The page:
An MSP was kicked out of the Holyrood chamber on Wednesday after branding Nicola Sturgeon a “liar” for breaking her promise to hand over documents linked to the Alex Salmond affair.
Oliver Mundell was ordered to leave by the presiding officer after he repeatedly refused to withdraw the comment or apologise, saying he could think of no other appropriate term for describing the First Minister’s behaviour.
His dramatic intervention came the day after Ms Sturgeon was accused of misleading parliament, with her Government refusing to hand over legal advice it received about a case it comprehensively lost to Mr Salmond that cost taxpayers more than £500,000.
In a further escalation in an increasingly bitter dispute with ministers, the committee wrote to the Court of Session asking whether it could access other documents relevant to the case directly, after running out of patience with ministers’ delays.
When the Holyrood inquiry into the botched civil service investigation into allegations of sexual misconduct against Mr Salmond was set up 20 months ago, Ms Sturgeon said her government would “provide whatever material they [the committee] request.”
However, legal advice and other documents are being withheld, with Ms Sturgeon saying she has now recused herself from any role in decision making.
Refusing a request from Mr Macintosh, Holyrood’s equivalent to the Speaker in the Commons, to withdraw his “disrespectful” accusation that Ms Sturgeon had lied, Mr Mundell replied: “I think it’s disrespectful to the parliament for the First Minister to make a promise and not to keep it.”
He said: “In this case I do feel it’s the appropriate word and I can’t find anything else to express the sentiment.”
Following his eviction, the Tory MSP for Dumfriesshire, who is the son of former Scottish Secretary David Mundell, was banned from taking part in Holyrood business for the rest of the day.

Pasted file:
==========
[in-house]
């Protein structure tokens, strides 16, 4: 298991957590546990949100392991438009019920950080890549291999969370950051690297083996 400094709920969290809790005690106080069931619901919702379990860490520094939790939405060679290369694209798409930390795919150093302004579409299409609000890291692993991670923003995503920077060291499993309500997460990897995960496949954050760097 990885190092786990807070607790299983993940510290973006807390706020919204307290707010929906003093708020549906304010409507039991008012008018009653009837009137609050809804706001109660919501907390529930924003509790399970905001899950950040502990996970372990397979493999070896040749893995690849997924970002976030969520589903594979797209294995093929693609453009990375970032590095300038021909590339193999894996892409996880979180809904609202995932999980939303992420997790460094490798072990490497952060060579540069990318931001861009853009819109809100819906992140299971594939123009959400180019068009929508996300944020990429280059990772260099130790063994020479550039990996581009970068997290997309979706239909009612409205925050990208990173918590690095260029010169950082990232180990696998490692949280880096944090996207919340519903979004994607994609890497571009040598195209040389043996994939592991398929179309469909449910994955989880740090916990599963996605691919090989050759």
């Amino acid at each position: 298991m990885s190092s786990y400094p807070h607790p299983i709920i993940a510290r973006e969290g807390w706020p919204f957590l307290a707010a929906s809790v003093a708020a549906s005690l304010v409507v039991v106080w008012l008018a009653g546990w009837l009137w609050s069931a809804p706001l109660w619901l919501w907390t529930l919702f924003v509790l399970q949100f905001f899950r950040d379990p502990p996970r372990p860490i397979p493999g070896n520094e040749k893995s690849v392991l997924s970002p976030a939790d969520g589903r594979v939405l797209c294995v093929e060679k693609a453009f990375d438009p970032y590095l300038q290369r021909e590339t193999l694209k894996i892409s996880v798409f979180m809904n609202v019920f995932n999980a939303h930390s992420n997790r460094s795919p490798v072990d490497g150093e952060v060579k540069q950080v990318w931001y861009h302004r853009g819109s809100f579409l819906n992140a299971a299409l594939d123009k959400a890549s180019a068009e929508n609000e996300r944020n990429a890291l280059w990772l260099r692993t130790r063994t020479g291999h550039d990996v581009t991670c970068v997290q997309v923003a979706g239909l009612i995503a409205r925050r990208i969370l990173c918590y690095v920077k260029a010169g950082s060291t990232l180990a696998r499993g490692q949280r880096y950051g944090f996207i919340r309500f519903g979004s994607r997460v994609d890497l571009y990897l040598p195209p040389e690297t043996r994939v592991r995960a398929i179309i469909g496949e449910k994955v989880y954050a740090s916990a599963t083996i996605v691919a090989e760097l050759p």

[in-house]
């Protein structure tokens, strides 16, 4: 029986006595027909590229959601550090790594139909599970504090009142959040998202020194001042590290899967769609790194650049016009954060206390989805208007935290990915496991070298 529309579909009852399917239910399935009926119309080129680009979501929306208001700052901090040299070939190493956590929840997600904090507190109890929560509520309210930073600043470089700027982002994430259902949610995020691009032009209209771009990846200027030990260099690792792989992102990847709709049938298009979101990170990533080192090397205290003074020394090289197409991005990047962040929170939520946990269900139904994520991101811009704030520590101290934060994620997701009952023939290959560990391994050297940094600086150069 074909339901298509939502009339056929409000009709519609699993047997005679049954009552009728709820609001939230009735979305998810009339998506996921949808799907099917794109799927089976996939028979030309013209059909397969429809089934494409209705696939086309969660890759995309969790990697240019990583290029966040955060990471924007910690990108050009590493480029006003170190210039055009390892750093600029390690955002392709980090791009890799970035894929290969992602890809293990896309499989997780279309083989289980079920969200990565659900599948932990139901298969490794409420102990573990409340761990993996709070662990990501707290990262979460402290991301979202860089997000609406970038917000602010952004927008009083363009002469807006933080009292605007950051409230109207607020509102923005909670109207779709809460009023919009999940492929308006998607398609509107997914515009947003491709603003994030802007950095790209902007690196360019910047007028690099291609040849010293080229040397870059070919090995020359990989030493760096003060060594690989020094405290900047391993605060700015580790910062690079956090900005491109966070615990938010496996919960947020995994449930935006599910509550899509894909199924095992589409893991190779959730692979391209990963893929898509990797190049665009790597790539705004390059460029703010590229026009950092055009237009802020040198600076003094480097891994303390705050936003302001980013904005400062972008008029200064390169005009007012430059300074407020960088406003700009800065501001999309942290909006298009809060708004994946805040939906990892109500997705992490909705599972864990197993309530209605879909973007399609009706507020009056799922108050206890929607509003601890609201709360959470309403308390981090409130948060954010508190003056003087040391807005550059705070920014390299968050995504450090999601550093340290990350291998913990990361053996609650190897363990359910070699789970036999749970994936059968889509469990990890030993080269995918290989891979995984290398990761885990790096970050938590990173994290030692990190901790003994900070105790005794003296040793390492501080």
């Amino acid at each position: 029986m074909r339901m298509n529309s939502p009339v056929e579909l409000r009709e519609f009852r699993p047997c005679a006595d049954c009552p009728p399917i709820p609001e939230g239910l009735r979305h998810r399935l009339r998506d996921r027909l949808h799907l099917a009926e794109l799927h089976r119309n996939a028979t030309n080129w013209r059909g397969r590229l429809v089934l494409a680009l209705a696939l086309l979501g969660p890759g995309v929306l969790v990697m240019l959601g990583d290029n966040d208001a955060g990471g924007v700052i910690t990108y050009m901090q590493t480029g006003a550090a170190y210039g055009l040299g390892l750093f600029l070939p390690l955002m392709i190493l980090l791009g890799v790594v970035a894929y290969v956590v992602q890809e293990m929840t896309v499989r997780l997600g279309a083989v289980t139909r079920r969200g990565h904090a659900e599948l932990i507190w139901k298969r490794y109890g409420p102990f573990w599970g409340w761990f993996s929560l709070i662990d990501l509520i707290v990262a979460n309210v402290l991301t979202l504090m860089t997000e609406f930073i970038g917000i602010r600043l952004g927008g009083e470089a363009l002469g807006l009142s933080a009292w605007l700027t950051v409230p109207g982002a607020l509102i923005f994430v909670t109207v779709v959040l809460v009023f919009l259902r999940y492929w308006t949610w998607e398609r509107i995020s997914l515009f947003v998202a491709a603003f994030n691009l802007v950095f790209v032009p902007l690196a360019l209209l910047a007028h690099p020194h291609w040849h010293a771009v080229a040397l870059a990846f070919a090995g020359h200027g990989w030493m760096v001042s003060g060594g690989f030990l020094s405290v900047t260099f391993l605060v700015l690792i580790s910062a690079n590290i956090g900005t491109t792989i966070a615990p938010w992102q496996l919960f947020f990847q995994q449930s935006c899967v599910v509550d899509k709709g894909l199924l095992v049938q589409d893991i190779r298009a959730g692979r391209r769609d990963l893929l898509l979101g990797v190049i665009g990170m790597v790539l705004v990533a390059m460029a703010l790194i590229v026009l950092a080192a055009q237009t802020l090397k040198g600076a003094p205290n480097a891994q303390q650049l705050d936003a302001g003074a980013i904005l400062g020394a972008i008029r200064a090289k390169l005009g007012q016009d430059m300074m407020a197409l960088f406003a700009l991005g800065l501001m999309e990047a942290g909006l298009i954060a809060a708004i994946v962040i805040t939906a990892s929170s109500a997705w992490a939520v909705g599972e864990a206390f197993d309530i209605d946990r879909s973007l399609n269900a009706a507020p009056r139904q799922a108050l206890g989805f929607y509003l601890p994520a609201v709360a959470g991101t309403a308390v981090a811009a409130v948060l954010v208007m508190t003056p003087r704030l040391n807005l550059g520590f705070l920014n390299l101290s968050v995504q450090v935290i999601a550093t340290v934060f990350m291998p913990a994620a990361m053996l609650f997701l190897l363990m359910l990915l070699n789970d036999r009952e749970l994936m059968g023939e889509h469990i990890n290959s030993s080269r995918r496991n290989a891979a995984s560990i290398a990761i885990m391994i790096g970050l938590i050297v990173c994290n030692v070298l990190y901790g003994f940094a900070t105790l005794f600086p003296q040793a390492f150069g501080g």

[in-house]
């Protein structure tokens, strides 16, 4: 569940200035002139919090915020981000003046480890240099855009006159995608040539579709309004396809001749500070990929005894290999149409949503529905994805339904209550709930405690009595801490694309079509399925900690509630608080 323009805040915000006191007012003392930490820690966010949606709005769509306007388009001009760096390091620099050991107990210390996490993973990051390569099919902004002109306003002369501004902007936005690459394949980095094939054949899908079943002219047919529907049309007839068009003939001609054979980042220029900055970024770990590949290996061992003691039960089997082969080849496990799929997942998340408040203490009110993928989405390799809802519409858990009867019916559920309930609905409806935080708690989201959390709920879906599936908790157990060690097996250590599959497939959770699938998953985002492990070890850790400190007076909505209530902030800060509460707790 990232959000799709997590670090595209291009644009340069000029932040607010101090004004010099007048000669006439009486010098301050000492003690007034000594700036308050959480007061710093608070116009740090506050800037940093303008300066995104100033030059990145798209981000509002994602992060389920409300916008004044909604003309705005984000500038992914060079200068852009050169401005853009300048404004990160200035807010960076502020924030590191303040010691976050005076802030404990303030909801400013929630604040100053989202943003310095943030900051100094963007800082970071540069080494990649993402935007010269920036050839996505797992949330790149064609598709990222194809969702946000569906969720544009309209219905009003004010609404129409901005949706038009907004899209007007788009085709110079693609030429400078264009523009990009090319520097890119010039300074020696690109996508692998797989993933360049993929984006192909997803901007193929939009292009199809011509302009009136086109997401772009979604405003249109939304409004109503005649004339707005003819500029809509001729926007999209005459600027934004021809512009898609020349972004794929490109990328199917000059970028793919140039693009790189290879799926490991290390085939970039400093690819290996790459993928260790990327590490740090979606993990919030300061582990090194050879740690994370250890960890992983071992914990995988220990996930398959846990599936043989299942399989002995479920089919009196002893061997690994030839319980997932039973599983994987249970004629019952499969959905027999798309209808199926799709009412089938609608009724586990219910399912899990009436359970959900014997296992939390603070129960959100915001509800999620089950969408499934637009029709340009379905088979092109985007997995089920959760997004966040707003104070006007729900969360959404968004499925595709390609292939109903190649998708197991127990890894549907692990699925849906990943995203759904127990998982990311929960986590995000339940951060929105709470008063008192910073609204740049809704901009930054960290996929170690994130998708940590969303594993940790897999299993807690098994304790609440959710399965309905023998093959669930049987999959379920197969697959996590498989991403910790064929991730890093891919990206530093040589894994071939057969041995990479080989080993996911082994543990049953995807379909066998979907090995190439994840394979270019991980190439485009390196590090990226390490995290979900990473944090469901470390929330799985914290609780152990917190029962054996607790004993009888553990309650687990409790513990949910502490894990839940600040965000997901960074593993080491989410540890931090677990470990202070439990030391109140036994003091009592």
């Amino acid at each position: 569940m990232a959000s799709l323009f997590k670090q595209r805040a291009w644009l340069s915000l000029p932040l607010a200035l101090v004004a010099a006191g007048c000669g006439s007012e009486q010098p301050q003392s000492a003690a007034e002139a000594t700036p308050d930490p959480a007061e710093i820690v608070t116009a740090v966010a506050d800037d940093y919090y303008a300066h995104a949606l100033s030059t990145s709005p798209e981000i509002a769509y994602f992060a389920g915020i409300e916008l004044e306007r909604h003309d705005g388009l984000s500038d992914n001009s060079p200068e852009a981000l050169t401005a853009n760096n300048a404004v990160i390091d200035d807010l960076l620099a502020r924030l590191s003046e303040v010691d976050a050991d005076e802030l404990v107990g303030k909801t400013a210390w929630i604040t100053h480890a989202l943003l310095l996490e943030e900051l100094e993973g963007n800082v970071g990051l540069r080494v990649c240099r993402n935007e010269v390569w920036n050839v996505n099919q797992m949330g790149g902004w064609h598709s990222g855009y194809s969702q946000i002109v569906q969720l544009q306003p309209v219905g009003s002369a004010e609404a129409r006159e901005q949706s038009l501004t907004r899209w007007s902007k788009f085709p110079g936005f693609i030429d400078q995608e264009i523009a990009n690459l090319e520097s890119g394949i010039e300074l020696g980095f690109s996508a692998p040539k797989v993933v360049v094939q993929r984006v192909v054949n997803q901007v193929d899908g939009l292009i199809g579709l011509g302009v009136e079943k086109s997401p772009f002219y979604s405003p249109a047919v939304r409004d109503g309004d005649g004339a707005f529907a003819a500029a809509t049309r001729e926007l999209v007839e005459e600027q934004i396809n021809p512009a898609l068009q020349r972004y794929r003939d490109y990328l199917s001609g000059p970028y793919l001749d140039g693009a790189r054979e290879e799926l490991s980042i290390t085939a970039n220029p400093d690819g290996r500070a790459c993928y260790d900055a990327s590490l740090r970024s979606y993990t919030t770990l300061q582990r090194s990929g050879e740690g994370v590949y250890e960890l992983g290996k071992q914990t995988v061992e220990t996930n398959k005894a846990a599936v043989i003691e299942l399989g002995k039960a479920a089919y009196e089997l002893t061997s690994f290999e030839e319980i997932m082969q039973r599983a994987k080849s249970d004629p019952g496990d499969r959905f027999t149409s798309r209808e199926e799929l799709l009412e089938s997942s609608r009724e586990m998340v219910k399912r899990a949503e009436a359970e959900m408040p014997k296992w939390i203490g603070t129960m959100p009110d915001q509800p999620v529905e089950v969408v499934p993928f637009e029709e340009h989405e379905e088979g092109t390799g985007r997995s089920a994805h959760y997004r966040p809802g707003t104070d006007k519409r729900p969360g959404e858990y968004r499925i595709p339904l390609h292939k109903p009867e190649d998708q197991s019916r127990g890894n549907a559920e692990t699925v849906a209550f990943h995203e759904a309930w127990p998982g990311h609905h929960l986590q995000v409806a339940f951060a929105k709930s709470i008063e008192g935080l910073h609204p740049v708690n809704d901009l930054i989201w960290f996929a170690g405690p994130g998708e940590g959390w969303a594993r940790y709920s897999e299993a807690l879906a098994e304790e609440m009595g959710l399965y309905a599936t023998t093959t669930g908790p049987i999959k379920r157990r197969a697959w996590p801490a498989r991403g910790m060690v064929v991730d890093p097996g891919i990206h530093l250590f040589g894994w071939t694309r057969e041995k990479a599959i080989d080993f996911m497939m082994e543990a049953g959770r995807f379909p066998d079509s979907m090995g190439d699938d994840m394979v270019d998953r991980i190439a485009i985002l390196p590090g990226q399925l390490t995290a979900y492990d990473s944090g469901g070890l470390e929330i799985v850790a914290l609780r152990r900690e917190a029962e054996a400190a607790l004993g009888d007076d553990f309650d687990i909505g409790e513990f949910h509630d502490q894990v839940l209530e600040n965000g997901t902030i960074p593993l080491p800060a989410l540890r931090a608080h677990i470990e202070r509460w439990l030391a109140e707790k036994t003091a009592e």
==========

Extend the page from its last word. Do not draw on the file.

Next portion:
He said: “Unless the First Minister provides whatever material the Salmond inquiry requests, as she promised, then she has plainly lied to Parliament.”
There is a growing rift between the committee investigating the Salmond affair, and the SNP and Scottish Government.
Linda Fabiani, the inquiry’s chairwoman, released an extraordinary statement on Tuesday in which she said the probe had been forced to temporarily stop its work as a result of “obstruction”.
She wrote to John Swinney, the deputy first minister, on Wednesday, repeating her call for more documents to be handed over. In a letter to Alex Salmond’s lawyer, she asked that he submit written evidence by the end of the week. Meanwhile, the committee has asked the Court of Session to set out which documents linked to the judicial review it will be able to access.
The cross-party committee of MSPs asked for access to a raft of documents from Mr Salmond’s successful legal battle against the Scottish Government, which concluded in January 2019, including evidence lodged by both parties, affidavits, pleadings and any information linked to costs.
🎥 Tory MSP Oliver Mundell being asked to leave the Holyrood chamber after accusing Nicola Sturgeon of lying to parliament over the Salmond inquiry— Alan Smith (@Political_AlanS) September 30, 2020
President Officer Ken Macintosh asked him to withdraw or rephrase his remarks pic.twitter.com/O43fFxmacF
Speaking to the BBC, Ms Fabiani, an SNP MSP, suggested that Ms Sturgeon should intervene in the row and order the release of further evidence.
The government only abandoned its defence of Mr Salmond's legal action at the last minute, with a judge then saying its investigation into his conduct had been “tainted by apparent bias”.
Mr Salmond, who was awarded £512,250 in legal costs following the civil case, was later cleared in a separate criminal case of 13 charges of sexual harassment in March. The former First Minister believes there was a politically motivated conspiracy against him launched by his former SNP allies.
While as a general rule legal advice is not usually made public, ministers can disregard this if they choose.
“The First Minister is head of the Scottish Government and I believe her pledge was absolutely genuine about openness and transparency,” Ms Fabiani said.
"I would hope our having said [expressed our frustration], now means that at high levels, right across the board from those we are awaiting evidence, will have a rethink and decide to submit.”
A Scottish Government spokeswoman said: “The Scottish Government is cooperating fully with the committee, and strongly rejects any suggestion of obstruction.”